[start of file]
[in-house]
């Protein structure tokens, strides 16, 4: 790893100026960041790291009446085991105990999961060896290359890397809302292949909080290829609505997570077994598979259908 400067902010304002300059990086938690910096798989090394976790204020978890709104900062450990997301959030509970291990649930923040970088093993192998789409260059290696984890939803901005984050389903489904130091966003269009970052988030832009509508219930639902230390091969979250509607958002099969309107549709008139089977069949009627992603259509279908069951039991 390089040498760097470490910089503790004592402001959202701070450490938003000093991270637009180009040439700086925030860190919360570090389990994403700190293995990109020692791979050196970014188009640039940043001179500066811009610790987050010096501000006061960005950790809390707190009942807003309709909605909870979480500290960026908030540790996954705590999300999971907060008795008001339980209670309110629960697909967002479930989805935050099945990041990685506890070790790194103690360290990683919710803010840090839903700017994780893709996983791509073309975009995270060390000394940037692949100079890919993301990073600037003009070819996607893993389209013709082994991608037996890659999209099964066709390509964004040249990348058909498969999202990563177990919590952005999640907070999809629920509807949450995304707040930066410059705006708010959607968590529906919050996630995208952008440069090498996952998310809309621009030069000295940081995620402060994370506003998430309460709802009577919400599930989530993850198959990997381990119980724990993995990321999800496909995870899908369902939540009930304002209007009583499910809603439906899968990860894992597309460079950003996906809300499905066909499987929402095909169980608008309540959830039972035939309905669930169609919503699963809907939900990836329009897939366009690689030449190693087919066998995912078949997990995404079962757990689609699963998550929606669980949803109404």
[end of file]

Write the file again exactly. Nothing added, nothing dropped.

[in-house]
């Protein structure tokens, strides 16, 4: 790893100026960041790291009446085991105990999961060896290359890397809302292949909080290829609505997570077994598979259908 400067902010304002300059990086938690910096798989090394976790204020978890709104900062450990997301959030509970291990649930923040970088093993192998789409260059290696984890939803901005984050389903489904130091966003269009970052988030832009509508219930639902230390091969979250509607958002099969309107549709008139089977069949009627992603259509279908069951039991 390089040498760097470490910089503790004592402001959202701070450490938003000093991270637009180009040439700086925030860190919360570090389990994403700190293995990109020692791979050196970014188009640039940043001179500066811009610790987050010096501000006061960005950790809390707190009942807003309709909605909870979480500290960026908030540790996954705590999300999971907060008795008001339980209670309110629960697909967002479930989805935050099945990041990685506890070790790194103690360290990683919710803010840090839903700017994780893709996983791509073309975009995270060390000394940037692949100079890919993301990073600037003009070819996607893993389209013709082994991608037996890659999209099964066709390509964004040249990348058909498969999202990563177990919590952005999640907070999809629920509807949450995304707040930066410059705006708010959607968590529906919050996630995208952008440069090498996952998310809309621009030069000295940081995620402060994370506003998430309460709802009577919400599930989530993850198959990997381990119980724990993995990321999800496909995870899908369902939540009930304002209007009583499910809603439906899968990860894992597309460079950003996906809300499905066909499987929402095909169980608008309540959830039972035939309905669930169609919503699963809907939900990836329009897939366009690689030449190693087919066998995912078949997990995404079962757990689609699963998550929606669980949803109404």